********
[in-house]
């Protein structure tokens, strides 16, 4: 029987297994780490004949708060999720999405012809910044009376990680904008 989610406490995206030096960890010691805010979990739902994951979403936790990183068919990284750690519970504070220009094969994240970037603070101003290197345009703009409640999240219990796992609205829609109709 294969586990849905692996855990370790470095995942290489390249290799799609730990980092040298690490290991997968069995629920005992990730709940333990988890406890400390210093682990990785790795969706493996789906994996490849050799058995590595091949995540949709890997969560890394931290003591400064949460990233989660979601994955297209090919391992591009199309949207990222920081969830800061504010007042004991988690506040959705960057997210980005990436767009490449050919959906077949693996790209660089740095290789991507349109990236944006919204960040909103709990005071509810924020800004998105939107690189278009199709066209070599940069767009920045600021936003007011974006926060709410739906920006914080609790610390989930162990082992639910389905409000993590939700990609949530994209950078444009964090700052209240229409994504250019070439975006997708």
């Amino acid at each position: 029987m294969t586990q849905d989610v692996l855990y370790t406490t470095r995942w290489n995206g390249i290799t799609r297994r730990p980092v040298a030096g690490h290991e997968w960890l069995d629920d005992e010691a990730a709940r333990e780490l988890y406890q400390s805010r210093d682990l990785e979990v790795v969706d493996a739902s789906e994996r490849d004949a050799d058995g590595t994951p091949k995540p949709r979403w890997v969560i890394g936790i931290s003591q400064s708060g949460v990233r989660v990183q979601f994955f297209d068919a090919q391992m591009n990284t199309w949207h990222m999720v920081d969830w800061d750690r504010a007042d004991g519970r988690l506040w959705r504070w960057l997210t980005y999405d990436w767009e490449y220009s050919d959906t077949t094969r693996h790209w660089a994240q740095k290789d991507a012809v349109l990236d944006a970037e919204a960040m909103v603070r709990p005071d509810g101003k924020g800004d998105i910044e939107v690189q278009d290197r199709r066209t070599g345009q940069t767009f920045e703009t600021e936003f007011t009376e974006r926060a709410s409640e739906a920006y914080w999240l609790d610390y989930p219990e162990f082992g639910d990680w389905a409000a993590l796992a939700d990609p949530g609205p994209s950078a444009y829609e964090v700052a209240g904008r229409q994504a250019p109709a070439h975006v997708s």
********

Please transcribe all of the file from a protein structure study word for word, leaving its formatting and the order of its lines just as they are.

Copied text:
[in-house]
């Protein structure tokens, strides 16, 4: 029987297994780490004949708060999720999405012809910044009376990680904008 989610406490995206030096960890010691805010979990739902994951979403936790990183068919990284750690519970504070220009094969994240970037603070101003290197345009703009409640999240219990796992609205829609109709 294969586990849905692996855990370790470095995942290489390249290799799609730990980092040298690490290991997968069995629920005992990730709940333990988890406890400390210093682990990785790795969706493996789906994996490849050799058995590595091949995540949709890997969560890394931290003591400064949460990233989660979601994955297209090919391992591009199309949207990222920081969830800061504010007042004991988690506040959705960057997210980005990436767009490449050919959906077949693996790209660089740095290789991507349109990236944006919204960040909103709990005071509810924020800004998105939107690189278009199709066209070599940069767009920045600021936003007011974006926060709410739906920006914080609790610390989930162990082992639910389905409000993590939700990609949530994209950078444009964090700052209240229409994504250019070439975006997708």
């Amino acid at each position: 029987m294969t586990q849905d989610v692996l855990y370790t406490t470095r995942w290489n995206g390249i290799t799609r297994r730990p980092v040298a030096g690490h290991e997968w960890l069995d629920d005992e010691a990730a709940r333990e780490l988890y406890q400390s805010r210093d682990l990785e979990v790795v969706d493996a739902s789906e994996r490849d004949a050799d058995g590595t994951p091949k995540p949709r979403w890997v969560i890394g936790i931290s003591q400064s708060g949460v990233r989660v990183q979601f994955f297209d068919a090919q391992m591009n990284t199309w949207h990222m999720v920081d969830w800061d750690r504010a007042d004991g519970r988690l506040w959705r504070w960057l997210t980005y999405d990436w767009e490449y220009s050919d959906t077949t094969r693996h790209w660089a994240q740095k290789d991507a012809v349109l990236d944006a970037e919204a960040m909103v603070r709990p005071d509810g101003k924020g800004d998105i910044e939107v690189q278009d290197r199709r066209t070599g345009q940069t767009f920045e703009t600021e936003f007011t009376e974006r926060a709410s409640e739906a920006y914080w999240l609790d610390y989930p219990e162990f082992g639910d990680w389905a409000a993590l796992a939700d990609p949530g609205p994209s950078a444009y829609e964090v700052a209240g904008r229409q994504a250019p109709a070439h975006v997708s």